The Ascending Spiral

There exists a remarkable parallel between raising children and schooling horses. Both horses and people move through a period of intense physical development in their youth, followed by mental and emotional growth and maturation.

Handled rightly, this process oscillates back and forth between tension and relaxation. In the moment it might feel like you are going back and forth, but getting nowhere. Zoom back sufficiently, however, and you will see that the overall movement, despite the oscillations, is ever onward upward like an ascending spiral. Conversely, if it is mishandled, growth in any one or all three of the areas is stunted, at times temporarily and occasionally permanently. These stunted areas form “cysts” which typically come to the surface at the most inopportune times.

Classical horseman Egon von Neindorff astutely observed in his excellent book The Art of Classical Horsemanship that:

The horse’s obedience can only develop from trust and understanding but its continuance depends on the horse and the rider’s combined discipline. The rider’s mistaken leniency with the horse or himself will not be without side effects. Only the rider’s patience and knowledge combined with methodical and simultaneously individual increases in demands, accomplished without haste, will protect the horse from being overtaxed. This approach will prevent the many battles and facilitate solving unavoidable problems that may arrive.

You’ve no doubt heard a parent talk about the “terrible twos” or roll their eyes when talking about their unruly teenager, but the fact is that had the foundation been better laid in the “wonderful ones” in the first place and the pre-teen years in the second, it is very likely that the weeds would not have taken over the garden of the child’s expression. It is almost never the horse’s fault. He may have unwittingly become part of the problem, but trace it back and you will see an error in development. Look carefully and you will see that something was glossed over, improperly set or missed along the way.

When these flat spots in development are revealed, it is best to look first at yourself as a parent to find the causes of a child’s disobedience. A basic, foundational element of parenting was likely missed and must be addressed, healed or repaired if there is to be further sound and sustainable development of the child.

The same principles applies in riding. When you increase your demands and receive an evasion or a disruptive reaction of some type instead cooperation and progress, you must take the time to analyze and discover exactly where the fault lies in the foundation. The answer will likely be something more basic that you would like to admit to yourself, so be prepared to address it humbly, carefully, respectfully and completely before expecting much more from the horse…or the child!

One final point: never discipline a horse or a child in anger. To do so is an absolute violation of the sacred responsibility entrusted to both parents and riders. Discipline is of course necessary, but a parent or rider who poisons the tip of the arrow of correction with anger will invariably do more harm than good. Trust built up over years can be violated by one false move in this regard, so please, take note.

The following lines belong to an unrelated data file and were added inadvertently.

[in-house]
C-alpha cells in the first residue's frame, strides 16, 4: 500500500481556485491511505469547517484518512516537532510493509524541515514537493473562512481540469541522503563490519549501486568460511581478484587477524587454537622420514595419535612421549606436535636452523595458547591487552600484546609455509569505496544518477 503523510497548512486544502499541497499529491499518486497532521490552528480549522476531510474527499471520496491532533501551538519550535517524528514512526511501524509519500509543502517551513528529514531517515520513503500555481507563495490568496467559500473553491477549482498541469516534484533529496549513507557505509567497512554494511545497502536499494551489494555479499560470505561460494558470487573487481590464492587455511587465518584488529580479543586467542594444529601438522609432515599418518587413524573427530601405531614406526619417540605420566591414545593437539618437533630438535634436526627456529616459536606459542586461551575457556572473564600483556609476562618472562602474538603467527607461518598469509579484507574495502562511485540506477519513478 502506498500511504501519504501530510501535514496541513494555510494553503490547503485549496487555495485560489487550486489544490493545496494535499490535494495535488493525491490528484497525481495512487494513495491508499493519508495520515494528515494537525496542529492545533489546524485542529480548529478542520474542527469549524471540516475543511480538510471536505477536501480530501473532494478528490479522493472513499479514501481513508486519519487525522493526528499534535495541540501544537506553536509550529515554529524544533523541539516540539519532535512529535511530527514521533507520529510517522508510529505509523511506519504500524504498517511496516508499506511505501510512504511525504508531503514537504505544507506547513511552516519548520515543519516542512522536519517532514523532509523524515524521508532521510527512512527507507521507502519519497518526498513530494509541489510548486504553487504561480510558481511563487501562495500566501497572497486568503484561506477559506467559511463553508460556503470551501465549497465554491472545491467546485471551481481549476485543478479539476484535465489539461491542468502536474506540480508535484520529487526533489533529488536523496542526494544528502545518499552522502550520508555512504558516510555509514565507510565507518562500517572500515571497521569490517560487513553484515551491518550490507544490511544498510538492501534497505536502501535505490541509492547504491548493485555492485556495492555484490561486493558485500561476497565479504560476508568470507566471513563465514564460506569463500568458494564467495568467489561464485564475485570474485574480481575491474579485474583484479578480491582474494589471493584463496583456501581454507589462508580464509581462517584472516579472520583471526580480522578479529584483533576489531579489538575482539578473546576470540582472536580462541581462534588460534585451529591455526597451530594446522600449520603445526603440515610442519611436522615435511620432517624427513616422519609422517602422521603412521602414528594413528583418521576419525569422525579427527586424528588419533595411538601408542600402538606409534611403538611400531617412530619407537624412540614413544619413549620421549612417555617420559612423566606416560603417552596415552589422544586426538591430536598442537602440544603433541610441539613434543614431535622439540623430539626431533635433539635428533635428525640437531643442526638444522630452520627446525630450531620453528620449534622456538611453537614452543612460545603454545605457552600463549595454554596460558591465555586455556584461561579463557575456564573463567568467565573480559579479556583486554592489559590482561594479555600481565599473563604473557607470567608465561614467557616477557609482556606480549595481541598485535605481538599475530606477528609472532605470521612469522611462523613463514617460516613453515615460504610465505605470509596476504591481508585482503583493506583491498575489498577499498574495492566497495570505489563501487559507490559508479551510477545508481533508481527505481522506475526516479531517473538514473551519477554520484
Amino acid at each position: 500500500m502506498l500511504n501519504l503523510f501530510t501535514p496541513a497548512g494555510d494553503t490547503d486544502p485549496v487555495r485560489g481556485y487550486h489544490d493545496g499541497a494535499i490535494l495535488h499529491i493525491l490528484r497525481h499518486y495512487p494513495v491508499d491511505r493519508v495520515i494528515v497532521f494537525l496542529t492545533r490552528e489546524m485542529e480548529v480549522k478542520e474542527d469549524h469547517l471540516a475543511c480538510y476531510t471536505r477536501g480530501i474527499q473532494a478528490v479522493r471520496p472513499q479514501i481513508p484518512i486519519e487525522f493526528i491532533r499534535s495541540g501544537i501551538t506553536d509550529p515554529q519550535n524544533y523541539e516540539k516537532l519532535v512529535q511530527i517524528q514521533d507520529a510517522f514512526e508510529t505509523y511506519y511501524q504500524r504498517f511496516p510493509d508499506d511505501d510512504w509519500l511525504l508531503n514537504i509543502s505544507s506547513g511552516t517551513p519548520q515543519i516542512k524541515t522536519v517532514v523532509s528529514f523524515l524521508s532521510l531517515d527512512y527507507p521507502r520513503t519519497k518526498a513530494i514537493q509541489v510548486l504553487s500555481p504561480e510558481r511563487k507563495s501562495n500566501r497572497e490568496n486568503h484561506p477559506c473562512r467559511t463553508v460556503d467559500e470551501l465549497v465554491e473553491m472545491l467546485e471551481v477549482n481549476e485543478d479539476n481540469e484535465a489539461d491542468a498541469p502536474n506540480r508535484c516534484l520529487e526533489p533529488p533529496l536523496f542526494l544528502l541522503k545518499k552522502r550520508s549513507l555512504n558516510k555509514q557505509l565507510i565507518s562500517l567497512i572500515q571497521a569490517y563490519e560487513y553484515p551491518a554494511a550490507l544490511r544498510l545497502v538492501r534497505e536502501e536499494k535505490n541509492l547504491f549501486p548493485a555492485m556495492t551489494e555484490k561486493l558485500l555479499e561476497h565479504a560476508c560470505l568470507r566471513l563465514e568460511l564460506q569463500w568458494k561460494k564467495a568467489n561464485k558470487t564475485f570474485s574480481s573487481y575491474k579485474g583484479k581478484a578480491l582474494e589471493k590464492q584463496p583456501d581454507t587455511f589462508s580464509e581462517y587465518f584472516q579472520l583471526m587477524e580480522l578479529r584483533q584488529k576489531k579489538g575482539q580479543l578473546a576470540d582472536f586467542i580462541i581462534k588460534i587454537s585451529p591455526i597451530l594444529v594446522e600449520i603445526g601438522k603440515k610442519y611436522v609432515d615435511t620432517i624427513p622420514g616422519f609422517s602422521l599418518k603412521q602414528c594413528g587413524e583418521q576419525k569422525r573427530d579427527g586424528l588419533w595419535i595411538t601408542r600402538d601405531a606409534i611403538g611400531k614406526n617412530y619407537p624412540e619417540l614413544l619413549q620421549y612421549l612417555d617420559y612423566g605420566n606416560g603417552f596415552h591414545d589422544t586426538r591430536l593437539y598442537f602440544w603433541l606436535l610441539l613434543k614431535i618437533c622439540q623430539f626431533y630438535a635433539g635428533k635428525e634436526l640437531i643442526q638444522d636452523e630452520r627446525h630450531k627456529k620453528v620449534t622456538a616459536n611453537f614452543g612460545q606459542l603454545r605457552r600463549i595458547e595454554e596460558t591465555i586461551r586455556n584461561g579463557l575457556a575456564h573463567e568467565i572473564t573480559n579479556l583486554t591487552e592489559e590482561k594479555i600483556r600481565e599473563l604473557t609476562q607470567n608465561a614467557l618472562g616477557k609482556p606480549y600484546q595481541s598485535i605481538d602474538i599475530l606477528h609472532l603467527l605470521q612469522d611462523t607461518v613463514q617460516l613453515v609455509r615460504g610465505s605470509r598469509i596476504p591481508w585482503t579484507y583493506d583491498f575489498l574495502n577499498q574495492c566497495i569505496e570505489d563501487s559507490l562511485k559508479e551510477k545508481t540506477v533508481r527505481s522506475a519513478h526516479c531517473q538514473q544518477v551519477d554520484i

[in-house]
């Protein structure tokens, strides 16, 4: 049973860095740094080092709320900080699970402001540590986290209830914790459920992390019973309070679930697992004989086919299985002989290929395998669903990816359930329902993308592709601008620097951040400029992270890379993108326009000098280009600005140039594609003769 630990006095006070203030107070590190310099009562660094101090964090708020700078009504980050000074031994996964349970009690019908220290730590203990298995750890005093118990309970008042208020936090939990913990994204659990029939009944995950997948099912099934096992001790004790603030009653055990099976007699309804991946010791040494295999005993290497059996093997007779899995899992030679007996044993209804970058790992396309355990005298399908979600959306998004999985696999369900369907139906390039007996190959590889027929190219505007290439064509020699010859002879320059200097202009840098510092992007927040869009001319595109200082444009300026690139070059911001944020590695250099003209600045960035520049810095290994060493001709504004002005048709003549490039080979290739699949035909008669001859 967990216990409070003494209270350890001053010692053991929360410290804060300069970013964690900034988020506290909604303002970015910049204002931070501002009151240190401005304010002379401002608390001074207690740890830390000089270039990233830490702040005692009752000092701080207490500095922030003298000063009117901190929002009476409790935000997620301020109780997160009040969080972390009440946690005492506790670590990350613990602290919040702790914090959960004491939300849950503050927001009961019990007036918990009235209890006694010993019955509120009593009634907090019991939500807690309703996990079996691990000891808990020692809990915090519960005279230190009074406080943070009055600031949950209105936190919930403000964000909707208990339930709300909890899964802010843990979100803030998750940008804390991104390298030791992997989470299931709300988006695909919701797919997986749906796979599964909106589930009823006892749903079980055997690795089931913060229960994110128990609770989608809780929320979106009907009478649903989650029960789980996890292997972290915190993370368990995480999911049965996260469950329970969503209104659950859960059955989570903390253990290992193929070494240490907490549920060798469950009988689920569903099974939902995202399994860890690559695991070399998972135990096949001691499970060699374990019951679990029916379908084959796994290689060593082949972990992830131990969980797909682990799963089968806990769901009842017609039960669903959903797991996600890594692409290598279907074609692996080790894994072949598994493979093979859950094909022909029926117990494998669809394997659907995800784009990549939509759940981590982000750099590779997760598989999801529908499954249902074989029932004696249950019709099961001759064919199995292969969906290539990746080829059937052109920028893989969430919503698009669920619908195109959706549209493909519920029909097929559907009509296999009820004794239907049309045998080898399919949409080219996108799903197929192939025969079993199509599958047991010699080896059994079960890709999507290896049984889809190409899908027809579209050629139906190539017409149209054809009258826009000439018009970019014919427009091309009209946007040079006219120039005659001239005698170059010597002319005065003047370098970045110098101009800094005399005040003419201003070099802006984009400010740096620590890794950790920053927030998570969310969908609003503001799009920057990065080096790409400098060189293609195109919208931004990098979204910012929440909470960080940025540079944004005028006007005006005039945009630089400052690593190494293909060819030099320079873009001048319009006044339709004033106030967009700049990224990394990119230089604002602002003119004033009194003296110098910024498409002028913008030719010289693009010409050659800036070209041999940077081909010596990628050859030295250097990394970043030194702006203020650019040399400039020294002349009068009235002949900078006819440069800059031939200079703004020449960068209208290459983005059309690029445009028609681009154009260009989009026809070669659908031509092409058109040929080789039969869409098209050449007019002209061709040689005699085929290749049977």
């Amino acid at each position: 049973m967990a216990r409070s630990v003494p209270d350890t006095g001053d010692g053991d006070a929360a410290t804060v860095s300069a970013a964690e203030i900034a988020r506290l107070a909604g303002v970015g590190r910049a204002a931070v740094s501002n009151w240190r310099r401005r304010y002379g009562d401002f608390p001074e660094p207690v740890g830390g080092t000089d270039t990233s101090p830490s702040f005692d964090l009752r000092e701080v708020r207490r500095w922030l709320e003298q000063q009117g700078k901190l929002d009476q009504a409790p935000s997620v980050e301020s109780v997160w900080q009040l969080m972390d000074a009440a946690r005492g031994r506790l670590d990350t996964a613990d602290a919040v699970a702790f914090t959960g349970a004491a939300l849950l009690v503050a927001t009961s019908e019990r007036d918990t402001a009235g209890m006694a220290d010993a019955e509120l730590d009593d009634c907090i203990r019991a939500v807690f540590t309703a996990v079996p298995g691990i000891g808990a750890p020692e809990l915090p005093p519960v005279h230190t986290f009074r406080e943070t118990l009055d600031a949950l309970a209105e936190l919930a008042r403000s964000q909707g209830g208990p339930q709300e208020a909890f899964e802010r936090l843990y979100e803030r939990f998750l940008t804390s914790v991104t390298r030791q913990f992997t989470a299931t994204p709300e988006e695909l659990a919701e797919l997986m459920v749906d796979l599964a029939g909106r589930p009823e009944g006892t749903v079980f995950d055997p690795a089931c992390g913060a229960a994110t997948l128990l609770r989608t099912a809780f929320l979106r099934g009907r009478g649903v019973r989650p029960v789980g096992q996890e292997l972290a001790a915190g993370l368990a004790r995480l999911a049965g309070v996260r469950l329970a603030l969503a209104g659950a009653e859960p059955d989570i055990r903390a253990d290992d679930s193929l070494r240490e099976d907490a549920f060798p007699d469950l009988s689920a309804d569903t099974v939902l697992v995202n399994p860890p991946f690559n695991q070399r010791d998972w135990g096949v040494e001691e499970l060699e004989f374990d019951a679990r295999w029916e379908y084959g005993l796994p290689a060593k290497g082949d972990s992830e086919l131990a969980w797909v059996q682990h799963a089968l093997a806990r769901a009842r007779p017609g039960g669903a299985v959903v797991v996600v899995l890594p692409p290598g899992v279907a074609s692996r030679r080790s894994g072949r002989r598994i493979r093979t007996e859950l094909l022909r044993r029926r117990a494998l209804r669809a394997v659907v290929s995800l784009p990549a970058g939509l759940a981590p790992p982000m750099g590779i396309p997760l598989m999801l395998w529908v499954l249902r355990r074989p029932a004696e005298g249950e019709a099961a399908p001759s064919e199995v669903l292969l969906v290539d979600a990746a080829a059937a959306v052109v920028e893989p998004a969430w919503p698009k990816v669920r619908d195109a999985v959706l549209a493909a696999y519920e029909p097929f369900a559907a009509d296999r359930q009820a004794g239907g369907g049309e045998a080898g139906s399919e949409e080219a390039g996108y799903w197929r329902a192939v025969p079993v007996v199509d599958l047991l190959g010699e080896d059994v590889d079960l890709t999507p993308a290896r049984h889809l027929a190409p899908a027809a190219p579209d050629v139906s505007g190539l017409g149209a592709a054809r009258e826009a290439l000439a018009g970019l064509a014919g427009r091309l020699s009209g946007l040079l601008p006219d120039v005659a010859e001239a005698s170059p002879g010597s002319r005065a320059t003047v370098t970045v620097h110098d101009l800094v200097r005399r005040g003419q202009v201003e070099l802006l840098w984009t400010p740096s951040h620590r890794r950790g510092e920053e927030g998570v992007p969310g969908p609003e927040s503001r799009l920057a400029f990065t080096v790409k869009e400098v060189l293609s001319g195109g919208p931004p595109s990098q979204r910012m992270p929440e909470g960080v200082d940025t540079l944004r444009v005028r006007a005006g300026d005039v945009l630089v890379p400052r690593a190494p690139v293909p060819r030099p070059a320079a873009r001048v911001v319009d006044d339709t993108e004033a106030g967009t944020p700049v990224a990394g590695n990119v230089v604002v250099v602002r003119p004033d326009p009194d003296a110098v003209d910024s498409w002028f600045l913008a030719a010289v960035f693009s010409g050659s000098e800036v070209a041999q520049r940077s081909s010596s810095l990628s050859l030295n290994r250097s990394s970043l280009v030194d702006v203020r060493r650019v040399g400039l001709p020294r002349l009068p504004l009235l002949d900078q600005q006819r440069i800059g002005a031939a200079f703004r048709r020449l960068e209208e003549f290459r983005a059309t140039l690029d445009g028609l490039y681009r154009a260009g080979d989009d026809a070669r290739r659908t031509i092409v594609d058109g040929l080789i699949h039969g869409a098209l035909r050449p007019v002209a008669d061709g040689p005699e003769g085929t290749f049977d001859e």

6 thoughts on “The Ascending Spiral

  1. Joshua

    Agreed, right parenting skills are greatly needed.
    Taking advantage of this opportunity and carefully handling this great privilege should not be, and will not be taken lightly. Reproving and repaving the way, is why we are here.
    Thanks Gregg!


  2. Colin

    I think there is a lot to be said for looking at yourself for both the causes of trouble in your own life and the ones you are responsible for before blame is assigned. I find even if there are things at work that you are not directly responsible for, there is often plenty in ourselves that can be improved or healed. What you say about never correcting in anger really rings true as well. If that is done the person acting in anger is really showing a weakness in themselves rather than correcting a problem observed in another person.


  3. In thinking how to master the aspects internal to oneself I can see that overloading one’s physical capacities, be overly harsh with one’s emotions and overly strict with one’s mind can all prevent a creative and generative expression. Your post makes me ponder the external and internal aspects of mastery.


  4. Vincent

    The process of maturation is complexs and multi-dimensional, and yet with the understanding and application of a few simple principles it can work so naturally and easily. Unfortunately we tend to visit the limitations of our own limited or interrupted maturity on our children, but if we are observant and honest about those tendencies in ourselves, the future can be changed. Actually, some of the most freeing fulfilments can be known as errors in a parent’s growth and development are corrected in a child!


  5. Strawberryfield

    My Grandmother’s comment was frequently “as the twig is bent, so grows the tree”. When you’re responsible for people or animals this is good to remember. It may answer the question, what happened to that person or give you the reason to guide with love. The other admonition is ” children (or pets) learn what they live”. …then you’ll live with what they learned. Thanks for your thoughtful words.


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